By conflating leadership with heroism, we provide endless free passes to law enforcement officers, CIA directors, university administrators, and policy makers to not follow universal ethical principles, social norms, or even the law in the same way that is demanded from others. As we permit these ‘shining stars’ to carry the weight of all that it means to be American, we unconsciously grant these individuals, who are also capable of great harm, with unchecked power and impunity.
Gravity is the force through which all physical bodies attract each other. As we walk on the surface of the Earth, it pulls on us and we pull back. But since the Earth is so much more massive than we are, the pull from us is not strong enough to move the Earth, while the pull from the Earth can make us fall flat on our faces.
In a binary culture with impunity for some and abject disregard for others, the law of gravity dictates that something must give. Put more simply, the body with more weight can cause the body with less mass to fall flat on her face. The body that is attributed less weight has less resistance against the body with far greater mass and eventually is certain to topple in a grand, circular fall.
I can’t breathe.
In today’s polarized atmosphere, to question the very symbol of what America is or to bring our own institutions to account is increasingly viewed as un-American. In some sense, individuals going up against institutions is the equivalent of humans trying to move the Earth.
So while David vs. Goliath might not be the most winning strategy in the struggle for justice, there must be another approach; a flawed principle to override, a mistake that can be corrected. Perhaps, the fight is to demand a rebalancing of the scales, to demand that some individuals not be undeservedly granted the weight and gravitas of all that America stands for.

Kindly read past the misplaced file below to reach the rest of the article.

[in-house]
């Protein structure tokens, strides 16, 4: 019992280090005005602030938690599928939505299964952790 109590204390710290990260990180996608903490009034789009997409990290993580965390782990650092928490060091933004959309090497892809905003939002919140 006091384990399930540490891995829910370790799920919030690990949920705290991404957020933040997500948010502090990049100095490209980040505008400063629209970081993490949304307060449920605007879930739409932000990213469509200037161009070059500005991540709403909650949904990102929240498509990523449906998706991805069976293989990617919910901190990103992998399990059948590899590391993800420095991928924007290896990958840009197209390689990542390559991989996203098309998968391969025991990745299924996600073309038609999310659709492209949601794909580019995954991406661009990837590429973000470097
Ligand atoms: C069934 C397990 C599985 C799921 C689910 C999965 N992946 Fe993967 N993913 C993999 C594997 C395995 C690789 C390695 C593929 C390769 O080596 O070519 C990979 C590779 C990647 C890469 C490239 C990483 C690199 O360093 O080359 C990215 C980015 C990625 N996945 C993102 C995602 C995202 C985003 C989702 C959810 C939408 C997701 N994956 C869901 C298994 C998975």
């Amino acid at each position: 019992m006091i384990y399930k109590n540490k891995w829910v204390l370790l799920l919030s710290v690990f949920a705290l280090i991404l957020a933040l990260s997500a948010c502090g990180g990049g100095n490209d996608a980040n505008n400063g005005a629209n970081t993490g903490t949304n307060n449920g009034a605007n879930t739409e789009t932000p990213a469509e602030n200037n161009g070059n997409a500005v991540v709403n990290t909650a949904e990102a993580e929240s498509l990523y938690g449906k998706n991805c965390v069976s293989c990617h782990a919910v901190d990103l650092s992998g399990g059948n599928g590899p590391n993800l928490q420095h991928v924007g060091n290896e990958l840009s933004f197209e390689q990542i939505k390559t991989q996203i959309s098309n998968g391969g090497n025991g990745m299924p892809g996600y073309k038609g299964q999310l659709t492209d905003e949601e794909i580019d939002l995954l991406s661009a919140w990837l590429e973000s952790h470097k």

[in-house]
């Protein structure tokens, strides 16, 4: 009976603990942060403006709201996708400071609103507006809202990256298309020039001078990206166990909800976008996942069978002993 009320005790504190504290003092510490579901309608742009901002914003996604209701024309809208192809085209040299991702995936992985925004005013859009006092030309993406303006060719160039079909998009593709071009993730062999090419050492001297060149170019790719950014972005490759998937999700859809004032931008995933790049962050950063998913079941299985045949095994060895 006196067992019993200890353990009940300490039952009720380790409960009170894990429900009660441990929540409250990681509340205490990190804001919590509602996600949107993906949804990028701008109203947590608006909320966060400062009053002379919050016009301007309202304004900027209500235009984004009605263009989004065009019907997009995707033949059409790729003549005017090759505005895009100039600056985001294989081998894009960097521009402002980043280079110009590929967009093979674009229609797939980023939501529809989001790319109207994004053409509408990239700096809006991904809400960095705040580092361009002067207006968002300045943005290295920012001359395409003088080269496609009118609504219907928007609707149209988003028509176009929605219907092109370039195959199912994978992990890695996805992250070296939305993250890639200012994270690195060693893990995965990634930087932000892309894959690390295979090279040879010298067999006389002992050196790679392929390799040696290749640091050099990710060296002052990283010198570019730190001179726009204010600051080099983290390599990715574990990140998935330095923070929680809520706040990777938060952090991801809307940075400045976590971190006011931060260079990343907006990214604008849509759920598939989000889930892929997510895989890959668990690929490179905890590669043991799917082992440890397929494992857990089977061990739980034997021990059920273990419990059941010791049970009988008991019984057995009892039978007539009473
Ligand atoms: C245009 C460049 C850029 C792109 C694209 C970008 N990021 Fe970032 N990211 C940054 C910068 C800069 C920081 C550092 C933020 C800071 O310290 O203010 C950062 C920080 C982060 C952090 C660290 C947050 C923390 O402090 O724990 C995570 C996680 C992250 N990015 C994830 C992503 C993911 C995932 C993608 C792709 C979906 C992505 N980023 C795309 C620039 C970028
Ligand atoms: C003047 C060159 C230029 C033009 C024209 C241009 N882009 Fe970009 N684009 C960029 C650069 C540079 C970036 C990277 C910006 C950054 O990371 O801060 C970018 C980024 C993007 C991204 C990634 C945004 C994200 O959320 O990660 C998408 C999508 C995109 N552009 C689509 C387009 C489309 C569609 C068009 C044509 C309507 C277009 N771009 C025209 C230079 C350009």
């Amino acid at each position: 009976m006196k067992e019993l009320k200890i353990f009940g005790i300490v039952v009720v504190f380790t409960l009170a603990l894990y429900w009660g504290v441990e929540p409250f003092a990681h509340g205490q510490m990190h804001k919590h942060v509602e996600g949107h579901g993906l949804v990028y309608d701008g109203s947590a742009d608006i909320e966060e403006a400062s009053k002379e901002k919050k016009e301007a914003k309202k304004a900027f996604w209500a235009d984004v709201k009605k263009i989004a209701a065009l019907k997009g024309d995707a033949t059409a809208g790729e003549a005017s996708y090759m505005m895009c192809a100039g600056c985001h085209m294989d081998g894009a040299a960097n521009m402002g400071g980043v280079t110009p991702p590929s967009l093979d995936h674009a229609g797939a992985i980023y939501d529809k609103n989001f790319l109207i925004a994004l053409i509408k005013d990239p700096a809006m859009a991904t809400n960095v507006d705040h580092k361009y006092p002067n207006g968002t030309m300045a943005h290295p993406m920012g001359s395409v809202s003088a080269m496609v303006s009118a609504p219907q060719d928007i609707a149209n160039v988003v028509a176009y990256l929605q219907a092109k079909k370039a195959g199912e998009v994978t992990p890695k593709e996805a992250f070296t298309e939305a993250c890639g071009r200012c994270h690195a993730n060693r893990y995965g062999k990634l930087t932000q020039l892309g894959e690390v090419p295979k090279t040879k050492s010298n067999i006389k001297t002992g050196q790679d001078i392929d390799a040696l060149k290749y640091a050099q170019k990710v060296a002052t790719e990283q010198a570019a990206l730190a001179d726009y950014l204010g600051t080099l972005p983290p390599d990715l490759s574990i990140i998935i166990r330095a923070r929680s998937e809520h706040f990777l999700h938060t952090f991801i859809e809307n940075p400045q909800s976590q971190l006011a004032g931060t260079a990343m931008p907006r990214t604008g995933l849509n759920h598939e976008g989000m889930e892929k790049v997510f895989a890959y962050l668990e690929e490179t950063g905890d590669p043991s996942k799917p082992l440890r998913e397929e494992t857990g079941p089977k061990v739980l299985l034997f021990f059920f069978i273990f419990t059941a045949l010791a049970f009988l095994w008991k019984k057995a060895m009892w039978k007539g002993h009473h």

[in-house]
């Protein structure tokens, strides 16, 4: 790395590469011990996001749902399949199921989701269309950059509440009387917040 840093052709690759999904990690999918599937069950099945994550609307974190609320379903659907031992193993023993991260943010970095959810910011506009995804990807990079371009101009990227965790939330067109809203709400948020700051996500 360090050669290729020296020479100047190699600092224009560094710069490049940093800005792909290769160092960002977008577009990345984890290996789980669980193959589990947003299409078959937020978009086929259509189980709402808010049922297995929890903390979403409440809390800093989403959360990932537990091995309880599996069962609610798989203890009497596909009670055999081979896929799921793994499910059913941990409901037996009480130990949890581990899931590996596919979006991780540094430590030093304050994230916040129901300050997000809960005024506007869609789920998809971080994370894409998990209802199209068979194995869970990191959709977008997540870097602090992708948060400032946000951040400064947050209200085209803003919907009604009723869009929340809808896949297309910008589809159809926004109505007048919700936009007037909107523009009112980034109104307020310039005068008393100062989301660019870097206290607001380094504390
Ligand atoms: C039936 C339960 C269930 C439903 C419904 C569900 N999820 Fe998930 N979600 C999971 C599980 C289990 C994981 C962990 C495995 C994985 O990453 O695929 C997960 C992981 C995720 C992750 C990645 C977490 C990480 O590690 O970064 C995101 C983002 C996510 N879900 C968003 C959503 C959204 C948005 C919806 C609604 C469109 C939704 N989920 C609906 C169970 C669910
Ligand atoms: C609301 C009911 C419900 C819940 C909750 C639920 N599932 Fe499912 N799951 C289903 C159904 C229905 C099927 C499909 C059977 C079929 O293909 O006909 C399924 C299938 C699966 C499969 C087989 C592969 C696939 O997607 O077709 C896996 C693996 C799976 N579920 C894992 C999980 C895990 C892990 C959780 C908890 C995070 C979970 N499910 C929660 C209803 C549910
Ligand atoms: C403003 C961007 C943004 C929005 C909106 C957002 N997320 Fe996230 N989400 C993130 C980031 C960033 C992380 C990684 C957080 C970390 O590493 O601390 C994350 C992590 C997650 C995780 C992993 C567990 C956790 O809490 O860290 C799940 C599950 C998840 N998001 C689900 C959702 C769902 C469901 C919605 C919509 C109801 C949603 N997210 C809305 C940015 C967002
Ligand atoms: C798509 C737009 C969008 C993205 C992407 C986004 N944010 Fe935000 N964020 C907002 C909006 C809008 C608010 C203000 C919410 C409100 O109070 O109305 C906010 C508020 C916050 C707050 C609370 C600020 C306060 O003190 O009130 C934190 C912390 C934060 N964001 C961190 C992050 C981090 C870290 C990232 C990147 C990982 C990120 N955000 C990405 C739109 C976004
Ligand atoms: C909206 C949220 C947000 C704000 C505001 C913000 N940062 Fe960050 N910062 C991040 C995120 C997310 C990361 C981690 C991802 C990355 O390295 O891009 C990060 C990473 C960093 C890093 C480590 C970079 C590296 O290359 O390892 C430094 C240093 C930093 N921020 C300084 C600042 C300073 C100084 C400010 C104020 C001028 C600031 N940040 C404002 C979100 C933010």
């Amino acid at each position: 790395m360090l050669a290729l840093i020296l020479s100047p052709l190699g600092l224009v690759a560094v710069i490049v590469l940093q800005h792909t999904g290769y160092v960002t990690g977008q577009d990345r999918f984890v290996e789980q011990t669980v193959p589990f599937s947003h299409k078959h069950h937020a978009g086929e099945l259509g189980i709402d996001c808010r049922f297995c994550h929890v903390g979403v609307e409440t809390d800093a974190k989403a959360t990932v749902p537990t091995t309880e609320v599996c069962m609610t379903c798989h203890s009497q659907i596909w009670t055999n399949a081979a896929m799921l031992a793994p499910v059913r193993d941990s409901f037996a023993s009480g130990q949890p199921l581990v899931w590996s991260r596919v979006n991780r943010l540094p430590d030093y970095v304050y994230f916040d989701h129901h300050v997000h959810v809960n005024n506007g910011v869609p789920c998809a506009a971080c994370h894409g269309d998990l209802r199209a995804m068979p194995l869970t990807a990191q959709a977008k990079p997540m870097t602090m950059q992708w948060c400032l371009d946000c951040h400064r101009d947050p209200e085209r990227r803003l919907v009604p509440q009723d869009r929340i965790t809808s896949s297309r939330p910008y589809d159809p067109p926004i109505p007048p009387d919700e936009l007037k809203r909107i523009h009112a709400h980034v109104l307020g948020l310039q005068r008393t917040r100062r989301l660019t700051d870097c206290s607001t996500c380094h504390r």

Similar to gravity, mammalian breathing is its own natural process, an unconscious physiological action. Yet, remarkably, there is a conscious, intentional override to the involuntary nature of breathing. Have you ever stopped everything to take a deep breath? Breath can be voluntary, intentional even, and deep.
In times like these when gravity’s pull threatens to topple us all over, those of us who carry the immense weight of privilege, who carry the very meaning of what it means to be American, need to stop everything, take a deep breath, and override the unconscious, unchecked processes that we assume keep everyone in our society standing upright. We need to rebalance the scales. We need to account for weight as it really is.
For those of us who belong in particular marginalized communities, let us also stop and hear the sound of our own righteous anger, let us know our own true weight. Let us stop everything, take a deep breath, and demand a rebalancing of the scales. Let us maintain a center of gravity and stand upright. We will not stand by and let those who are willing to harm, violate, and kill us to be granted complete impunity by the very institutions that are supposed to protect us.
If we didn’t, it wouldn’t be American.
If we didn’t, it wouldn’t be lived Islam.
(Photo Source: Samar Kaukab)
As the Managing Director of Arete at the University of Chicago, Samar Kaukab works to launch complex initiatives that enhance UChicago’s research enterprise and is Mama to three children.